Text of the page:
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Solicitor general, BOE candidates square off
GOP forum first of two this week

At a glance

The schedule for the remaining Forsyth County Republican Party forums is as follows:

* Thursday — 6:30 p.m., Forsyth County Schools bond referendum question/answer and state school superintendent race at the county administration building.

* April 28 — 6:30 p.m., District 24 state House and District 27 state Senate seat at the administration building.


Source: Forsyth County GOP

FORSYTH COUNTY — From the federal Common Core education standards to domestic violence, the community got to hear responses Monday night on a variety of topics from five candidates in the May 20 primary.

The three people running for the District 1 Board of Education post and two of the three solicitor general hopefuls attended the forum, which was organized by the Forsyth County Republican Party.

School board incumbent Ann Crow and challengers Amanda Nixon and Mark Weiss opened the session at the Forsyth County Administration Building, fielding questions about Common Core, the local school system’s budget, charter schools and school prayer.

All three candidates said they supported charter schools, however Crow said her backing is limited to underserved systems, adding they’re not needed in Forsyth.

Nixon and Weiss were both for vouchers, though Nixon said “we’re not at that point in Forsyth County.”

Despite their opinions, as well as those on school prayer and Common Core, the issues are set by state law and can’t be altered by individual counties.

One topic that can be controlled at the local level is how to raise money to relieve crowded schools and plan for the system’s continuing growth.

Crow, who’s seeking a fourth term, said she’s hopes voters approve the May 20 bond referendum to fund school construction, as well as a possible future extension of the special purpose local option sales tax for education, or SPLOST.

“Without it... we would probably have to raise the bond millage rate,” Crow said. “SPLOST dollars have enabled us to keep our bond millage rate very stable. It’s also allowed us to build schools on time and under budget.

“Having the SPLOST dollar is almost becoming an essential part of funding education for capital improvement.”

Nixon also supported using sales tax money to fund education.

“I don’t want my millage rate to go up, I feel very strongly about that,” she said. “In order to increase the upper trajectory of our population growth, we’re going to have to do something.”

Weiss, however, said he was opposed to using bonds and sales tax revenue, saying he would instead work to build relationships with state officials to bring about impact fees on new development — currently not an option allowed for education funding.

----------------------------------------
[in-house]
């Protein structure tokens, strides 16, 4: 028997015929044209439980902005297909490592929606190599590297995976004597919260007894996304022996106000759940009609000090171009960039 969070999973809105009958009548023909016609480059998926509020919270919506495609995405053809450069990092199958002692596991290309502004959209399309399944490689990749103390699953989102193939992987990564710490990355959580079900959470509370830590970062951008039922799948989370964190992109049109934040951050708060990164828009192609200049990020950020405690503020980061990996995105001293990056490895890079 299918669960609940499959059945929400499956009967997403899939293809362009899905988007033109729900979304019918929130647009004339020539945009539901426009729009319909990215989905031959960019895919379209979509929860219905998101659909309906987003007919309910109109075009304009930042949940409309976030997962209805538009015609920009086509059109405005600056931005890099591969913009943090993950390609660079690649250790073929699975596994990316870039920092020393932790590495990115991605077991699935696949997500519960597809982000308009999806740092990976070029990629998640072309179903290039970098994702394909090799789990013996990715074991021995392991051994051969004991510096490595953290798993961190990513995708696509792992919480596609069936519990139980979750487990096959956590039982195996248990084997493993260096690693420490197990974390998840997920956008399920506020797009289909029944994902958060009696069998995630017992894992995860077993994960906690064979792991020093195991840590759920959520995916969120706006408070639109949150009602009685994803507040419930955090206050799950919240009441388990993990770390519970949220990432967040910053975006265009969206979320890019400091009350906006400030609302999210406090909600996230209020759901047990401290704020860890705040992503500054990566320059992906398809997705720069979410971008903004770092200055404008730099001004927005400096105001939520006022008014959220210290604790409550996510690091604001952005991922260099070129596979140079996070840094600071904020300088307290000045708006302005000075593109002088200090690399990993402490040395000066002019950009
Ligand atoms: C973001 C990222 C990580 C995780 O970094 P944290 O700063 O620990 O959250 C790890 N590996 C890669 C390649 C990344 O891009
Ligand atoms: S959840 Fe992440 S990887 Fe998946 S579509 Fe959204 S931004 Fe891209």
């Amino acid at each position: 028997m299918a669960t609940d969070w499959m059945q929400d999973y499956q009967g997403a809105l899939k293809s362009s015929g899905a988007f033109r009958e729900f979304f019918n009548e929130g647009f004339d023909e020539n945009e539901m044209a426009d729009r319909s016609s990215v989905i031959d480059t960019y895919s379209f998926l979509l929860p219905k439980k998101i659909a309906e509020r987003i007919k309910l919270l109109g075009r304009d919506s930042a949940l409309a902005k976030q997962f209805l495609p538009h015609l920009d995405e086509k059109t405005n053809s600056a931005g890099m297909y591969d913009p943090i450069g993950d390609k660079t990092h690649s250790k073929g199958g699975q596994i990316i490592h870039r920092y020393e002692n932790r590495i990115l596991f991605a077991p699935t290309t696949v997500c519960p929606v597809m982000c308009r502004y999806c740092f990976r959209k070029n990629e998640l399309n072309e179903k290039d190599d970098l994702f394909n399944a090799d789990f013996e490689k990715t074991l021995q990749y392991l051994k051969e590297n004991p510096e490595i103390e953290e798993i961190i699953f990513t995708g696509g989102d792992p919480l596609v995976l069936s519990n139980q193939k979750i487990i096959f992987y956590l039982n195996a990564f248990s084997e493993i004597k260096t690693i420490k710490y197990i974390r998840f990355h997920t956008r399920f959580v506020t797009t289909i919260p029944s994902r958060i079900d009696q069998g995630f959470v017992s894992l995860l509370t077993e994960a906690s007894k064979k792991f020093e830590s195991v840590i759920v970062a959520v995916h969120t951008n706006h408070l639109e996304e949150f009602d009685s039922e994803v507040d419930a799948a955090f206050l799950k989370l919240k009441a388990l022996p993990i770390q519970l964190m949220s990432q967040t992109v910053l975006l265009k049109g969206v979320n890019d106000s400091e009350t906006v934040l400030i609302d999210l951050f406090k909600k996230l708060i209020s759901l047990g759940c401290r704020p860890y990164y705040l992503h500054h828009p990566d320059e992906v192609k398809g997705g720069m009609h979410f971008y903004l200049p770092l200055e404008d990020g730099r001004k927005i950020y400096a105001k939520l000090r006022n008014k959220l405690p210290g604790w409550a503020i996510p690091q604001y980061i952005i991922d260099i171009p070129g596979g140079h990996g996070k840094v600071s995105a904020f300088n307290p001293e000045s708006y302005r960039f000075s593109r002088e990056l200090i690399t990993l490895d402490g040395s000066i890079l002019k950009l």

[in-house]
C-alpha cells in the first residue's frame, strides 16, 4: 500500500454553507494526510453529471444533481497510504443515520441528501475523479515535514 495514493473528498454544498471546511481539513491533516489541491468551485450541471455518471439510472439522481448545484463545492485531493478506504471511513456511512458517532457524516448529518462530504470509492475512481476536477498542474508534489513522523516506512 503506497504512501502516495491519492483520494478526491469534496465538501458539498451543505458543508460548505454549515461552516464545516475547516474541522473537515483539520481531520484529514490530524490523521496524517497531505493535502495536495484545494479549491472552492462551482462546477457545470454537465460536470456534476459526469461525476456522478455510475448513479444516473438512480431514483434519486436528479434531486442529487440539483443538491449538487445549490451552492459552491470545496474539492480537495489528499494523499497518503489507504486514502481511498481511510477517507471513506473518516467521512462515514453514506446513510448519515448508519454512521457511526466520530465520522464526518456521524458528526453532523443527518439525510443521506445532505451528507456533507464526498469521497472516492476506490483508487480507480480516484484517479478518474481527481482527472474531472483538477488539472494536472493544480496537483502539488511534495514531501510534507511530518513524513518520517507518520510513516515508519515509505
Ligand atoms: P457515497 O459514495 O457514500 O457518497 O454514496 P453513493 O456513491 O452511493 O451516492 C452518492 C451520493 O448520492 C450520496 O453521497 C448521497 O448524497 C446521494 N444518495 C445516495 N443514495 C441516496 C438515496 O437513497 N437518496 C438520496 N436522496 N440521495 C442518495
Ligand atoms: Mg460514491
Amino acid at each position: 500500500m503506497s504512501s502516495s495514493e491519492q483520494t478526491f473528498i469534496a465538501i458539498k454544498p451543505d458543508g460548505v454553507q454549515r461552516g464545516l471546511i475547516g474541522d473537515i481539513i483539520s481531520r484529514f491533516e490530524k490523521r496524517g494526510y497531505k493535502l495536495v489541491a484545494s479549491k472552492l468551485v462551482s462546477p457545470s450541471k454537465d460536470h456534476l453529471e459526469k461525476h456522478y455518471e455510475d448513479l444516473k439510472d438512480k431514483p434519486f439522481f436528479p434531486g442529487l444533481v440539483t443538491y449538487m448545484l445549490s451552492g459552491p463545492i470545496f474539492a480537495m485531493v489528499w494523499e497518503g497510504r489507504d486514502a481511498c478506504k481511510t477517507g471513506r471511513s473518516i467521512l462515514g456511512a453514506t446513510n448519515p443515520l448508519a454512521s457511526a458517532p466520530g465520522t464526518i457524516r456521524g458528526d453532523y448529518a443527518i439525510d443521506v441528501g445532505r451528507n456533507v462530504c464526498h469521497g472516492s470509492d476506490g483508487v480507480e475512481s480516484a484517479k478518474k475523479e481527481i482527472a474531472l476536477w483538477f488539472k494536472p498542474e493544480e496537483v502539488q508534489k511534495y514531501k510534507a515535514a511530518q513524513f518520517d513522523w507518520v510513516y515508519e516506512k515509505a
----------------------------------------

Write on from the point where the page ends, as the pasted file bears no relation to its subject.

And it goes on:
“We need impact fees. One-time impact fees to pay for the roads, the schools — the brick and mortar — we need that,” he said. “We have to change and the best way to do it is to get our state and local officials to allow us to do impact fees.”

Much of the discussion during the solicitor general segment was on the incumbent, Donna Gopaul, who was unable to attend due to a previous campaign commitment.

Her two challengers, Susan Zereini and William Finch, criticized Gopaul for her absence, management of the office, its budget and handling of cases, as well as her political leanings.

The office prosecutes misdemeanor criminal cases in the county’s State Court, as well as some Magistrate Court issues. Gopaul was appointed to the post by Gov. Nathan Deal in March 2013.

Gopaul’s absence Monday night aside, the discussion mirrored that of a debate held in February by the Forsyth County Tea Party.

Zereini highlighted her 13 years of prosecutorial experience, while Finch focused on his dedication to Forsyth County, where he’s lived and worked since 1993.

Both candidates agreed alternate offerings such as drug courts, as well as pre-trial diversion programs, are essential to the court’s success.

When asked what he’d bring to the office, Finch said it’s crucial an “element of education be part of any sentence that’s handed down in Forsyth County.”

“Those recommendations to the court need to be made by the prosecutor so that it is not just simply a punishment, it’s an education,” he said. “Because it’s no secret that the less educated you are, the more likely you are to commit a crime and the more likely that you are to reoffend.”

When her dedication to Forsyth was questioned, Zereini said she and her husband chose to move to the county in 2006.

“I was a prosecutor where I was needed ... wherever I’ve been, I’ve always given my heart to the citizens of any county,” she said. “There is no special rules for Forsyth County as far as being a prosecutor. Being a prosecutor in New York or Georgia is the same. It’s being a prosecutor.

“This is where I’m raising my family. This is where my children attend public schools. This is where my husband conducts business ... I know the community, I’ve been out there.”

No Democrats have qualified to run for solicitor general or the school board post, so the primary next month will essentially decide the contests.

The forum was the second of four the local Republican Party has planned this month spotlighting different races in the primary.

The next, which will feature a question-and-answer session on the school system’s bond referendum, as well as candidates for state school superintendent, is set for 6:30 p.m. Thursday in the county administration building.